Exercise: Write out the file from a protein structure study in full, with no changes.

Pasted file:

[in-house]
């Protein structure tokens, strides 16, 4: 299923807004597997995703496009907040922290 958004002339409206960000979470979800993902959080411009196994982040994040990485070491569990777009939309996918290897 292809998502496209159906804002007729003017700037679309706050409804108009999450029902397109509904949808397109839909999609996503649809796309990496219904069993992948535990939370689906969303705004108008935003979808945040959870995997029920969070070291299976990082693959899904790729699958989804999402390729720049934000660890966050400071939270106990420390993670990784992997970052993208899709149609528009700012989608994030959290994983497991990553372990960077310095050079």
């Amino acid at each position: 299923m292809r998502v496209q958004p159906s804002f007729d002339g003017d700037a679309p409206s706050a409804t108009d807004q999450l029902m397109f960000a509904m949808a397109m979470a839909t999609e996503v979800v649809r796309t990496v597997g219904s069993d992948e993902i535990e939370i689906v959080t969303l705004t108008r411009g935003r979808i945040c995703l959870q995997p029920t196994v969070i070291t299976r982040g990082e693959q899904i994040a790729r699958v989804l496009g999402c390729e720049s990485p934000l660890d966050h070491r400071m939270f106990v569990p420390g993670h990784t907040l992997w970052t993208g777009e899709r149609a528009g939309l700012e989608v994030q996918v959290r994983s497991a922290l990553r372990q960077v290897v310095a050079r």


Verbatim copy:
[in-house]
């Protein structure tokens, strides 16, 4: 299923807004597997995703496009907040922290 958004002339409206960000979470979800993902959080411009196994982040994040990485070491569990777009939309996918290897 292809998502496209159906804002007729003017700037679309706050409804108009999450029902397109509904949808397109839909999609996503649809796309990496219904069993992948535990939370689906969303705004108008935003979808945040959870995997029920969070070291299976990082693959899904790729699958989804999402390729720049934000660890966050400071939270106990420390993670990784992997970052993208899709149609528009700012989608994030959290994983497991990553372990960077310095050079």
């Amino acid at each position: 299923m292809r998502v496209q958004p159906s804002f007729d002339g003017d700037a679309p409206s706050a409804t108009d807004q999450l029902m397109f960000a509904m949808a397109m979470a839909t999609e996503v979800v649809r796309t990496v597997g219904s069993d992948e993902i535990e939370i689906v959080t969303l705004t108008r411009g935003r979808i945040c995703l959870q995997p029920t196994v969070i070291t299976r982040g990082e693959q899904i994040a790729r699958v989804l496009g999402c390729e720049s990485p934000l660890d966050h070491r400071m939270f106990v569990p420390g993670h990784t907040l992997w970052t993208g777009e899709r149609a528009g939309l700012e989608v994030q996918v959290r994983s497991a922290l990553r372990q960077v290897v310095a050079r």